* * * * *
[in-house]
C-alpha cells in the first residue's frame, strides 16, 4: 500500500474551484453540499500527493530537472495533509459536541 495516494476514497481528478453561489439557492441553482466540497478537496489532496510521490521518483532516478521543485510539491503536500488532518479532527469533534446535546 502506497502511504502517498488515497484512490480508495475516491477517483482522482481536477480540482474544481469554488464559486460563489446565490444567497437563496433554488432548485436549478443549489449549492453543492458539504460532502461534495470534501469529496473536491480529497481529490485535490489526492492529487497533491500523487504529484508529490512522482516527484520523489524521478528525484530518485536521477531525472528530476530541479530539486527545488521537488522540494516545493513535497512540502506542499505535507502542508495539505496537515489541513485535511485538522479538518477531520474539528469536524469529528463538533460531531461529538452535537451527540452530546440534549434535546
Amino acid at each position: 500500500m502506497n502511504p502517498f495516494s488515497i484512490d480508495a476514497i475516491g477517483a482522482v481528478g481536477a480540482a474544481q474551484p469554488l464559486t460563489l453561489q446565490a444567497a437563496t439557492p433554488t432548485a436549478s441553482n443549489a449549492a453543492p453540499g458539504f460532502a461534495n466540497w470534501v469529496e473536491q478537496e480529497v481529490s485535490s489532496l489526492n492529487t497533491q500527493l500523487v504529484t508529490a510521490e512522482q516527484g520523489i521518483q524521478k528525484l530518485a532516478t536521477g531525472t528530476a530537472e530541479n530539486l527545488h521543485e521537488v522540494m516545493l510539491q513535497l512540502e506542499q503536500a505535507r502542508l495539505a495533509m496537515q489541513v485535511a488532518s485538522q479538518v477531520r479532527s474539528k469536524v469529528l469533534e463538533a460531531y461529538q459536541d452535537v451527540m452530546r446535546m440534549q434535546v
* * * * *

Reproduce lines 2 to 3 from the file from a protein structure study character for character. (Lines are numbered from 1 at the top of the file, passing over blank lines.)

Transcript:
C-alpha cells in the first residue's frame, strides 16, 4: 500500500474551484453540499500527493530537472495533509459536541 495516494476514497481528478453561489439557492441553482466540497478537496489532496510521490521518483532516478521543485510539491503536500488532518479532527469533534446535546 502506497502511504502517498488515497484512490480508495475516491477517483482522482481536477480540482474544481469554488464559486460563489446565490444567497437563496433554488432548485436549478443549489449549492453543492458539504460532502461534495470534501469529496473536491480529497481529490485535490489526492492529487497533491500523487504529484508529490512522482516527484520523489524521478528525484530518485536521477531525472528530476530541479530539486527545488521537488522540494516545493513535497512540502506542499505535507502542508495539505496537515489541513485535511485538522479538518477531520474539528469536524469529528463538533460531531461529538452535537451527540452530546440534549434535546
Amino acid at each position: 500500500m502506497n502511504p502517498f495516494s488515497i484512490d480508495a476514497i475516491g477517483a482522482v481528478g481536477a480540482a474544481q474551484p469554488l464559486t460563489l453561489q446565490a444567497a437563496t439557492p433554488t432548485a436549478s441553482n443549489a449549492a453543492p453540499g458539504f460532502a461534495n466540497w470534501v469529496e473536491q478537496e480529497v481529490s485535490s489532496l489526492n492529487t497533491q500527493l500523487v504529484t508529490a510521490e512522482q516527484g520523489i521518483q524521478k528525484l530518485a532516478t536521477g531525472t528530476a530537472e530541479n530539486l527545488h521543485e521537488v522540494m516545493l510539491q513535497l512540502e506542499q503536500a505535507r502542508l495539505a495533509m496537515q489541513v485535511a488532518s485538522q479538518v477531520r479532527s474539528k469536524v469529528l469533534e463538533a460531531y461529538q459536541d452535537v451527540m452530546r446535546m440534549q434535546v